After a bit of a wake-up call we managed to change our money habits… here’s how we did it.
Before I start I’d better explain our attitude towards money. We were having dinner with friends the other day and they were regaling us with tales of getting stuck into their spreadsheets on Saturday nights. It’s what they do for kicks, apparently. When they left, we were all ‘Gee, what are they like? That’s so weird!’
But then I got to thinking…maybe we’re the weird ones.
You see my partner and I don’t stick to a weekly budget. We’re invariably at least a year behind with the tax return. And we definitely…definitely do not do spreadsheets.
Maybe it comes from being relatively conservative with the bigger items (modest mortgage, avoiding loans for things like cars etc), but we’ve never felt the need. The last thing I want to do after a punishing week pounding the keyboard is to start filling in a spreadsheet detailing how much I spent on milk.
And of course it helps that we’re lucky enough to still both have our jobs after the COVID-inspired economic turmoil of the past 12 months.
But we did have a bit of a wake-up call recently that sparked a change in how we deal with our personal finances.
After spending so much of the year locked down in Melbourne we went a bit crazy when we were finally able to get away after Christmas.
We got back (just!) to Victoria to be hit by a financial double whammy.
Our eldest son was starting high school and we were about to sign on the dotted line for long-awaited home renovations that have been about six years in the making.
So after going on a bit of a post-lockdown (or as it turned out, in-between-lockdowns) holiday splurge, reality threatened to bite.
The temptation was to throw our hands in the air, double down on the redraw to get us through any sticky patches and carry on spending regardless. But the money tree wouldn’t keep on raining cash….and we didn’t fancy the idea of working until we were 105.
OK, I was pretty convinced we needed to change but I needed a final push. So I took a quick saving test to find out what sort of saver I am. Apparently I’m ‘distracted’. That’s a polite way of saying I’m a bit rubbish when it comes to organising my personal finances.
So now I was convinced. But where to start? How could we change our entrenched money habits and turn from spenders into savers?
Instead of getting bogged down looking at what seemed like a vast forest of debt and financial commitments, we decided to tackle one small tree at a time. I had a vague idea we’d let our spending get a bit out of hand and whenever I glanced at our online banking there always seemed to be a payment here or a payment there coming out of our account. It was pretty small stuff but it was all starting to mount up.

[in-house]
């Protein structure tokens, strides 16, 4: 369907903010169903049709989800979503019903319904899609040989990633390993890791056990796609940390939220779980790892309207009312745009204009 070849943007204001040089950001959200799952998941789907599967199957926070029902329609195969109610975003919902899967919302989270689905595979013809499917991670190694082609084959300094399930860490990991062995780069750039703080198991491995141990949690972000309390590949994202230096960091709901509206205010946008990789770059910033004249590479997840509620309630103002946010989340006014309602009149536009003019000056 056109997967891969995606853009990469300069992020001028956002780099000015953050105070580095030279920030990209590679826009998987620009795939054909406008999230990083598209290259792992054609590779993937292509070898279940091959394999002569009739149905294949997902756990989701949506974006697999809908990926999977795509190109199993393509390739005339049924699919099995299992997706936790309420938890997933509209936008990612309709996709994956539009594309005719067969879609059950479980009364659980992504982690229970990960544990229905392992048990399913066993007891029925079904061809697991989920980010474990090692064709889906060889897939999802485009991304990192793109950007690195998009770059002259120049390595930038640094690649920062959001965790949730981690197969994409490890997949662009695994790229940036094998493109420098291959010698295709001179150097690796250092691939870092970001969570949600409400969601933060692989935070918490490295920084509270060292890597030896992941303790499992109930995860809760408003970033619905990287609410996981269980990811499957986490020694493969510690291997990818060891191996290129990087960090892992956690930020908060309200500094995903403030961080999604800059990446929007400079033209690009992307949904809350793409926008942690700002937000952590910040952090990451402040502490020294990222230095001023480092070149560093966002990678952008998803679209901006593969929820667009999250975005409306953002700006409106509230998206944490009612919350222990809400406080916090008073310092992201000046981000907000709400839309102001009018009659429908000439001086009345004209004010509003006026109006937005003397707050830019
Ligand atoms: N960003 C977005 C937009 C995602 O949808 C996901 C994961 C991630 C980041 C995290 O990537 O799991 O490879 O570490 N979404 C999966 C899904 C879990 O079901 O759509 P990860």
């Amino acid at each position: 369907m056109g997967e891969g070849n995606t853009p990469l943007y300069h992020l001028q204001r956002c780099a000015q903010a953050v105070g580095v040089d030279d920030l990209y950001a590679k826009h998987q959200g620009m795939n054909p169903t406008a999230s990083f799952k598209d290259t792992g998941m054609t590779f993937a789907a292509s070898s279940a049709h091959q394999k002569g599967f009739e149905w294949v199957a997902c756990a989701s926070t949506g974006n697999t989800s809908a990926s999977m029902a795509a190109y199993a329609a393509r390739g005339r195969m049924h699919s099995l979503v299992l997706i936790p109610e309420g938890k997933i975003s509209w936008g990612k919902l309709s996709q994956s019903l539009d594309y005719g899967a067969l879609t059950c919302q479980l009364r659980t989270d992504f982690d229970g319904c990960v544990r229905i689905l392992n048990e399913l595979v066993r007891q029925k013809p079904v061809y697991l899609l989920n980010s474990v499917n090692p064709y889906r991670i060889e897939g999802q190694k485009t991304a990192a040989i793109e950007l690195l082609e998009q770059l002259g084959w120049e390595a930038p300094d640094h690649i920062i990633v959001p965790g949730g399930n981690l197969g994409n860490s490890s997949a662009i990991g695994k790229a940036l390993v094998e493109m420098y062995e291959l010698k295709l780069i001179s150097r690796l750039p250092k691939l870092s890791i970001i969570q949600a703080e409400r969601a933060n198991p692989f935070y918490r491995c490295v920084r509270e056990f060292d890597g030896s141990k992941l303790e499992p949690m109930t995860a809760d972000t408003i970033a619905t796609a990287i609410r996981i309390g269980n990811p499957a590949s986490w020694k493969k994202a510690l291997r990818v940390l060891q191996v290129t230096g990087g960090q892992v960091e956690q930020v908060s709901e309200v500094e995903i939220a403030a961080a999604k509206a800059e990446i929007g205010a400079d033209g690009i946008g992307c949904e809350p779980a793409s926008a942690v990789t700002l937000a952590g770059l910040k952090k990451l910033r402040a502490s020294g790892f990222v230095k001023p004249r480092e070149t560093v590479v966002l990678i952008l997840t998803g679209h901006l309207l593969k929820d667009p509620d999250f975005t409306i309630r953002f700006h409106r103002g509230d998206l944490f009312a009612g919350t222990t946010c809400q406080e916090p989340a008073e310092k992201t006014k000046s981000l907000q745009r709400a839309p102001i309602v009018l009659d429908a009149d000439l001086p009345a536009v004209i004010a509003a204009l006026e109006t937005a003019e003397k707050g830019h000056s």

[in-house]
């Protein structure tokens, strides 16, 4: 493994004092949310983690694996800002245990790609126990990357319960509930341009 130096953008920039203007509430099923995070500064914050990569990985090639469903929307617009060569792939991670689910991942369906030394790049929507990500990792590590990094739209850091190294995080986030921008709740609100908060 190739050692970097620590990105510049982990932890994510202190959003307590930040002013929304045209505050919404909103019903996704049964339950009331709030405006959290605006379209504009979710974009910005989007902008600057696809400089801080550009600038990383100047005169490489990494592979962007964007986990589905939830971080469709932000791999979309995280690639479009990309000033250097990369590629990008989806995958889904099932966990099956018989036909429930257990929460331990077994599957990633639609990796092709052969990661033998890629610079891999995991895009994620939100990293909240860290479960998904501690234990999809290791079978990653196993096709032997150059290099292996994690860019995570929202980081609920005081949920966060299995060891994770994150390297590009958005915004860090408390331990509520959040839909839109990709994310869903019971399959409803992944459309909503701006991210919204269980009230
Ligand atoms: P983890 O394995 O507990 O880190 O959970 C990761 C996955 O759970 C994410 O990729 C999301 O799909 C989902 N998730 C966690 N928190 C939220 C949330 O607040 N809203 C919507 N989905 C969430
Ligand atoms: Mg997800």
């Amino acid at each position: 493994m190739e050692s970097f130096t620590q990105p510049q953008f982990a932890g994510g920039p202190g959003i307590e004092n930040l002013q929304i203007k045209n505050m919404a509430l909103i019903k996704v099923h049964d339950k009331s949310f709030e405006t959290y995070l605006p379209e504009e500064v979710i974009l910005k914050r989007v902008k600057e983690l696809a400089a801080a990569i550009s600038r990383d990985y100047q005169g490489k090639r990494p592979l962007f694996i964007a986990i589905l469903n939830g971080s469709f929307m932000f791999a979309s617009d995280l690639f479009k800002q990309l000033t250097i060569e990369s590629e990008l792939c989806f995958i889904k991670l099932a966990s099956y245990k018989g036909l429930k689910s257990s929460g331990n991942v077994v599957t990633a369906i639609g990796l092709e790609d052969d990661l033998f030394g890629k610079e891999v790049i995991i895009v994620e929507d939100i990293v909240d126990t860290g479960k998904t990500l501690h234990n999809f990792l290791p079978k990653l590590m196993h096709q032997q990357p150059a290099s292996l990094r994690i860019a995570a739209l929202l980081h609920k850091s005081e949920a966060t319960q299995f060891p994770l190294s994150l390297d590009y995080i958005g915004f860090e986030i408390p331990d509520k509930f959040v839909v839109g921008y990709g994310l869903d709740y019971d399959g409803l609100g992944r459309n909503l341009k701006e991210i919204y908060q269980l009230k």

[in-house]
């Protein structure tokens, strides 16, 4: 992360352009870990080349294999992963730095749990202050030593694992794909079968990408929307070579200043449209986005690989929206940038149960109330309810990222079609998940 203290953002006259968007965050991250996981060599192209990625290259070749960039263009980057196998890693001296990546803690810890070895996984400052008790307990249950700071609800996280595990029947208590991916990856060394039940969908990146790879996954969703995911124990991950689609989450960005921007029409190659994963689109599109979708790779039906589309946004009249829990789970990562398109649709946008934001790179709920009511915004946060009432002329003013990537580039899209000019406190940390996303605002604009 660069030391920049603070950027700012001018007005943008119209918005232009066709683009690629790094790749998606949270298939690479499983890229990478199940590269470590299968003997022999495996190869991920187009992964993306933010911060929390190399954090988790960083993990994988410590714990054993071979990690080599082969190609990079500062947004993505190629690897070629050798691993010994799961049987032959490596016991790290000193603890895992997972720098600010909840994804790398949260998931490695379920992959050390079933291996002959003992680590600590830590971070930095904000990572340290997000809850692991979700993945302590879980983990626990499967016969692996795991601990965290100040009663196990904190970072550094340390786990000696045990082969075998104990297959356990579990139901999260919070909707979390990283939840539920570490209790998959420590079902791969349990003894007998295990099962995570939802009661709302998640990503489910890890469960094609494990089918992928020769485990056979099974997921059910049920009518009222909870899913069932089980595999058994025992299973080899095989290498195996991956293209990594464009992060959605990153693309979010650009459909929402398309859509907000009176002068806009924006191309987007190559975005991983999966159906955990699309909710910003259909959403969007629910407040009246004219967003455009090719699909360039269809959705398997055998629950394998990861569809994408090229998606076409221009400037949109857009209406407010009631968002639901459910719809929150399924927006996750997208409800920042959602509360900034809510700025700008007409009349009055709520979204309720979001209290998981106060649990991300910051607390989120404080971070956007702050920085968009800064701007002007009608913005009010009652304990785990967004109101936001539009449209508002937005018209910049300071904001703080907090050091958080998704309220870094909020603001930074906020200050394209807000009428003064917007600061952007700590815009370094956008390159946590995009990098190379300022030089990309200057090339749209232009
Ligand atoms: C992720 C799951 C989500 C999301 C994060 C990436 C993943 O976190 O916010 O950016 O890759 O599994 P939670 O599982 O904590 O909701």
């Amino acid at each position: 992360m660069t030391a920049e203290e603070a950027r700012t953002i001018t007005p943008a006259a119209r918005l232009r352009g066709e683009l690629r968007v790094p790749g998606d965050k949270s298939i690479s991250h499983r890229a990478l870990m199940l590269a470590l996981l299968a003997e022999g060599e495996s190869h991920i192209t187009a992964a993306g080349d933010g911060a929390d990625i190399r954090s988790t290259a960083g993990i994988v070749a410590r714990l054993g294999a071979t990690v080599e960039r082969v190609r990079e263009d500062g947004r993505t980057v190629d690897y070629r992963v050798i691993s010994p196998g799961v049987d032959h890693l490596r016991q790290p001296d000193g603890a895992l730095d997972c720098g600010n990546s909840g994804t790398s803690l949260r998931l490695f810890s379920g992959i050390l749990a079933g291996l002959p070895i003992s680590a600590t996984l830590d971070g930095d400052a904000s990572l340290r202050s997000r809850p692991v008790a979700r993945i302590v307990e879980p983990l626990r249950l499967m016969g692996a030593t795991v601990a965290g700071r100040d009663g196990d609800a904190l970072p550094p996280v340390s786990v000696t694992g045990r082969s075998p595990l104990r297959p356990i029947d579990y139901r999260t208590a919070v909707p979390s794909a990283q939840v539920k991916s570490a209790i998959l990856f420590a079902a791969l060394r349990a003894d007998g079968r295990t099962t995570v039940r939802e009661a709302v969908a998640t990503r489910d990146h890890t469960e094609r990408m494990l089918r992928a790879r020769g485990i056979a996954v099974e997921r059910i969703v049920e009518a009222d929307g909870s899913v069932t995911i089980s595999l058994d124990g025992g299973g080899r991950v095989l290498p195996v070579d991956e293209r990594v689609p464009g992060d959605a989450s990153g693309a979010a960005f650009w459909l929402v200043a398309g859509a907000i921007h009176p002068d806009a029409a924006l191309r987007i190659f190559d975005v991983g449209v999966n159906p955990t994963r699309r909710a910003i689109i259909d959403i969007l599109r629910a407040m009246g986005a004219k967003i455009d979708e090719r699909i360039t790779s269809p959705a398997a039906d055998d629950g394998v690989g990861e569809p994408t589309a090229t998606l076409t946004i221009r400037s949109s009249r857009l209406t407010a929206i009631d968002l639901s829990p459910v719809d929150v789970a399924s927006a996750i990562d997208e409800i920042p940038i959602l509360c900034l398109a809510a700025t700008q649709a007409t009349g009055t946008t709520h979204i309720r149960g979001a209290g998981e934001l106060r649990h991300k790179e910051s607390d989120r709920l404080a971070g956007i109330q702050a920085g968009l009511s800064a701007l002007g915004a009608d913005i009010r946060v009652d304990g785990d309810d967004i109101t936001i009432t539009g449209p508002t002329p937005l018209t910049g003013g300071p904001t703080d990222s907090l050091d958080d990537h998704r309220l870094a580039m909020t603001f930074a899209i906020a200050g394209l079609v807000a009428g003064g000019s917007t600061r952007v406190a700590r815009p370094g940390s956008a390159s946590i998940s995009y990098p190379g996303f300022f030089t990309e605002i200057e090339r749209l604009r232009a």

So what if we cut back on the little things? Would the big things suddenly seem a little less…big?
We took our pruning shears and set to work, starting with the low-lying fruit.
Cancelled magazine subscriptions (me) | Saved $35 a month
Ditched Pilates lessons in favour of YouTube self-service (her) | Saved $260 a month
Binned online streaming services | Saved around $45 a month
Culled extras from the weekly shop and went to budget supermarket a bit more (hugely recommend Aldi coffee beans at $14 a kilo) | Saved around $80 a week
Reduced extra broadband capacity bought at the height of lockdown panic when there were four of us (two adults, two kids) trying to work and study for months on end | Saved $30 a month
Switched mobile to a cheap supermarket plan | Saved $30 a month
Reduced music streaming service from family premium to single user |Saved around $6 a month
Stopped buying daily takeaway coffee—something I’d always scoffed at. Surely my daily flat white is sacrosanct. But what the hell, in for a penny…at $5 a pop, that’s saving around $150 a month. Or over a grand a year. So quite a lot then.
And this is just a sample of the savings we made.
We found there were plenty of things we weren’t using that we could get rid of without any changes to our lifestyle.
And there were plenty of other things we could quite happily do without, while discovering the sweet joy of delayed gratification.
All up I worked out we’d save around $4K a quarter. That would go a long way towards helping pay off the higher mortgage and cover some of the education costs.
So the moral of the story? We’re still not spreadsheet fiends. But we are converted to the idea of a simpler spending life. And we feel much more comfortable about the next few years.
We could start looking at other expenditures like super, transport and health insurance.
We could use an online budgeting tool like AMP’s Budget planner calculator.
We could become better money parents.
And we could even implement the 50/20/30 rule.
Of course, over the course of time we might find we can indulge a bit. After all, life’s not all sackcloth and ashes. There has to be time for a bit of fun. Now where’s that takeaway menu again…
Source: AMP April 2021
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